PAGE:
The brown bag lunch is a staple in the elementary school lunchtime, Anne Allison notices the Japanese equivalent of the brown bag lunch called obentó shows it cultural relevance and its place in the structure of Japanese values. Obentó shares a common connection to the brown bag lunch of our American culture.
Obentó as Allison describes it is a “a small box packaged with a five or six course miniature meal whose pieces and parts are artistically arranged, perfectly cut, and neatly arranged.” The presentation of these meals is highly stressed among the japanese mothers who prepare them. Whole magazines are dedicated to the very subject of preparation, every detail is important because the structure of the Japanese culture goes beyond the functional lunch and has implied judgement on the quality of parenting. In other words their is a stigma that parents who don’t do a good job preparing their child’s obentó is in fact a bad parent altogether. This is where I saw similarity to brown bag lunches.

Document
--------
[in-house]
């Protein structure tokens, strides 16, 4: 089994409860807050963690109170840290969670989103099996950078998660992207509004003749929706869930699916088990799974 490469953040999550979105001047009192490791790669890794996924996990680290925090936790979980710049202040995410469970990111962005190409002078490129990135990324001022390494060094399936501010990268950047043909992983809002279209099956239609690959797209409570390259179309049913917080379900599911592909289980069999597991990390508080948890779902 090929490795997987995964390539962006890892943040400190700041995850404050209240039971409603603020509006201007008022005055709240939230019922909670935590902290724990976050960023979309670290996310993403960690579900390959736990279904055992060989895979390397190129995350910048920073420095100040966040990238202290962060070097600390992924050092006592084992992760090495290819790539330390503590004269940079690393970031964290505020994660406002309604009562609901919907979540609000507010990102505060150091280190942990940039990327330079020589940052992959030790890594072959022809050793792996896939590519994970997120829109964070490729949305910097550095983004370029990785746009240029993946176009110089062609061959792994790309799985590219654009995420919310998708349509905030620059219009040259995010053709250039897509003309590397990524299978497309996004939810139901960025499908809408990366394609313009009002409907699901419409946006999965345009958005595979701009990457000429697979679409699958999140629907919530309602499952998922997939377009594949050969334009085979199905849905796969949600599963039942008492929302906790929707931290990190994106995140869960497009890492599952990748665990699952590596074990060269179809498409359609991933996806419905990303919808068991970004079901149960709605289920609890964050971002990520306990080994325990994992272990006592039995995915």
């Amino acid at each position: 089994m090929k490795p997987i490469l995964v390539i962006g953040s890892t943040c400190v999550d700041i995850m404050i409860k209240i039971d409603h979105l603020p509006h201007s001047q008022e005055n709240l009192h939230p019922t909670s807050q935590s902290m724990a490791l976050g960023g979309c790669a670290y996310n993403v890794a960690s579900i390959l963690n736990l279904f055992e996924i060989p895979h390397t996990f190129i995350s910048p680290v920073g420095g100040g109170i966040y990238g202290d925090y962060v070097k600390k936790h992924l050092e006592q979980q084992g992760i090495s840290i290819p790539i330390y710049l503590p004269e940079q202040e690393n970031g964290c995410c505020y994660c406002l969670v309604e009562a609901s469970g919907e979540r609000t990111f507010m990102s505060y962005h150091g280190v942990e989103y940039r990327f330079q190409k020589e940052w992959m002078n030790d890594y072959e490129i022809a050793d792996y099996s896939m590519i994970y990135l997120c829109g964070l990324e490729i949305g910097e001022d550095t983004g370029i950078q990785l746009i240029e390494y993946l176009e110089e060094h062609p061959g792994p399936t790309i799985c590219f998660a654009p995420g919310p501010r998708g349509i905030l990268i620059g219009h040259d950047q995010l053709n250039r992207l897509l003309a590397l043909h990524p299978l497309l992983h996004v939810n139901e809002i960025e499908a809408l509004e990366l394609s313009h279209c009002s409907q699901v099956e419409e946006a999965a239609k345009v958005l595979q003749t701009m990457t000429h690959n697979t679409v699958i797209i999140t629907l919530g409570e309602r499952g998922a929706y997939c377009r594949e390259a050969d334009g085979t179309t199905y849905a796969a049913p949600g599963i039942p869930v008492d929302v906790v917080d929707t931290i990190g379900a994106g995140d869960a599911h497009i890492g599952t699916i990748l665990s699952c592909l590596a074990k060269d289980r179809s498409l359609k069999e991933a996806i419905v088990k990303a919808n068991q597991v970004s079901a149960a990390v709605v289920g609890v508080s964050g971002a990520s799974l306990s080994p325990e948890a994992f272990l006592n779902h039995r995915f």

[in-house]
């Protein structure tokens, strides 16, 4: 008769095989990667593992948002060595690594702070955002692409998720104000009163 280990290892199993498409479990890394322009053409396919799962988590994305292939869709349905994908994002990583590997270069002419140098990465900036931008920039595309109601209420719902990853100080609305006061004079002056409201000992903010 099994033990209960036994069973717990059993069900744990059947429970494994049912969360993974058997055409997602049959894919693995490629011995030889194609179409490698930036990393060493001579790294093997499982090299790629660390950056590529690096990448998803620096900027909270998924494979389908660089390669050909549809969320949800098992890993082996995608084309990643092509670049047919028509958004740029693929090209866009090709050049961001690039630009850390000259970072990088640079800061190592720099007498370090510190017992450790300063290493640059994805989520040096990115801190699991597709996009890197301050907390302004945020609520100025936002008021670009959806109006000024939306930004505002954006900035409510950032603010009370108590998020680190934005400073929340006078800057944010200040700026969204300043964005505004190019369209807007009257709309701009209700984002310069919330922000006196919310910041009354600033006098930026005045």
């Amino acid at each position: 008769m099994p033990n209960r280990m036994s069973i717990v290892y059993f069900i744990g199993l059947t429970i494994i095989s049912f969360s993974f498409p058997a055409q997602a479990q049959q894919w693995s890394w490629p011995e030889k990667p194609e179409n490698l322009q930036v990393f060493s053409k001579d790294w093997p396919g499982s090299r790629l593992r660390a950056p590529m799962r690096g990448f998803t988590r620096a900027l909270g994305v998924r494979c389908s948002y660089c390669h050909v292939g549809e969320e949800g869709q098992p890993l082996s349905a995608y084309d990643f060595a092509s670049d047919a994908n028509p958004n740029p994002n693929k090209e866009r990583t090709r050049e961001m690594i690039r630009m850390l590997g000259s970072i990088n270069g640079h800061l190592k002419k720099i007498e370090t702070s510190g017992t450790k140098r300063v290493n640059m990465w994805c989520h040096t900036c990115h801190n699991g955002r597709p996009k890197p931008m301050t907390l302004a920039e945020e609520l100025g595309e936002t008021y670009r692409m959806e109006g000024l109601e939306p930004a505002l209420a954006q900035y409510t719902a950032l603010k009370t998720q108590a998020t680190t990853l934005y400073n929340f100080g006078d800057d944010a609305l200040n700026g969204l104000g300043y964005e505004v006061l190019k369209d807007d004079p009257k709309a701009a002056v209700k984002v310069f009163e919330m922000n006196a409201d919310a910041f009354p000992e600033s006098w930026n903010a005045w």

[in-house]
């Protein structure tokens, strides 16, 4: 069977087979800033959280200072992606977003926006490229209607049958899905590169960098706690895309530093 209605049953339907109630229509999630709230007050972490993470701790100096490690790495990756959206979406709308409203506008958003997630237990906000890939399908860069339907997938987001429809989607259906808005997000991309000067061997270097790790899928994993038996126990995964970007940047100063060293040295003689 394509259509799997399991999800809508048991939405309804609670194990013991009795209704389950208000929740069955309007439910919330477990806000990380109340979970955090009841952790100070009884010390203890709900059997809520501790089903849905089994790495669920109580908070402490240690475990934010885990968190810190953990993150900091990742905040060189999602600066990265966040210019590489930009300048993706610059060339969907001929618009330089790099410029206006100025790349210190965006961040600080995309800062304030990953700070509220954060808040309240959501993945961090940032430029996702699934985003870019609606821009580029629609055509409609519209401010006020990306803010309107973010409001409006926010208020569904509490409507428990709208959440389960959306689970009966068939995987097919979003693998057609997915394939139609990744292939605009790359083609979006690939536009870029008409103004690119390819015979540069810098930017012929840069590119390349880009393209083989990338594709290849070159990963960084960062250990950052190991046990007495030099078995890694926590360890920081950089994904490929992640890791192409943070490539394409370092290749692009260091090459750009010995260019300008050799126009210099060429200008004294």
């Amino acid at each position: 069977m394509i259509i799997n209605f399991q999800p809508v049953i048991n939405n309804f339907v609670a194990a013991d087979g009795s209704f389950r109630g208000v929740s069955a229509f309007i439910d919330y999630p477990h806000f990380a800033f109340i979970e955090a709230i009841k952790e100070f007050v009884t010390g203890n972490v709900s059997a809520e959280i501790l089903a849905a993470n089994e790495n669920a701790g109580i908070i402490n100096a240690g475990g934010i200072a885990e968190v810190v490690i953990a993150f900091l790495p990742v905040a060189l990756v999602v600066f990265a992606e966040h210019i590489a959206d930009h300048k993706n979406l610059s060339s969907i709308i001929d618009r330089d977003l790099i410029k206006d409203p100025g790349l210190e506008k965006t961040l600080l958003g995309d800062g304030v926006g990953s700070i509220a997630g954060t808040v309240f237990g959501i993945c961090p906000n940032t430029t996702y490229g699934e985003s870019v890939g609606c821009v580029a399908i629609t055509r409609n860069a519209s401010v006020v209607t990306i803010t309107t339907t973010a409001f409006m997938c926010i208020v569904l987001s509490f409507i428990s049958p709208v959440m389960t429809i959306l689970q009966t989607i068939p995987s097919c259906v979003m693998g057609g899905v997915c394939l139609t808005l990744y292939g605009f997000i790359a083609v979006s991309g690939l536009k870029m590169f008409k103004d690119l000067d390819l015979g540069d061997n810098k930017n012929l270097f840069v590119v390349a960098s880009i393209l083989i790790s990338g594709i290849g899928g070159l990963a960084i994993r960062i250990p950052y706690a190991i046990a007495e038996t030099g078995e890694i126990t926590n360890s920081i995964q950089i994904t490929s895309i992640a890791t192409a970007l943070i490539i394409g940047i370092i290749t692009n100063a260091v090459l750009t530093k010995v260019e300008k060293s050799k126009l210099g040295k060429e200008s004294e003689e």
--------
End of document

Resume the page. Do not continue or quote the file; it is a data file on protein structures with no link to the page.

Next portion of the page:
Brown bag lunch meant that I could avoid the dreaded cafeteria food and participate in the daily trades that happen at your average elementary lunch. Lunches created unspoken discrepancies between the students in my class. Reflecting on my time in an elementary school lunch rooms, kids who bought from the cafeteria everyday missed out and usually seemed kind of ashamed, perhaps both parents worked or economic situations kept them from participating in our rituals. Another similarity is the compassion that a well made lunch represents, one might remember hand written “have a good day honey – Mom” this message is communicated not explicitly but implicitly in the quality of preparation used in creating an obentó lunch. Just like the notes are used to cheer up American child obentó’s remind Japanese children of their mother’s care for them.
Where obentó departs from brown bag lunches are in the gendered roles that obentó creates. Japanese culture that the art of preparing obentó must be assumed my the mother. Further the involvent of the State and government in the structure of the school system and schedule has much different implications in Japan. Unlike America where lunch options are varied and the state provides lunch, Japanese school press the issue of motherhood as an agenda by structuring lunchtime with the context of a obentó that was daringly prepared my a mother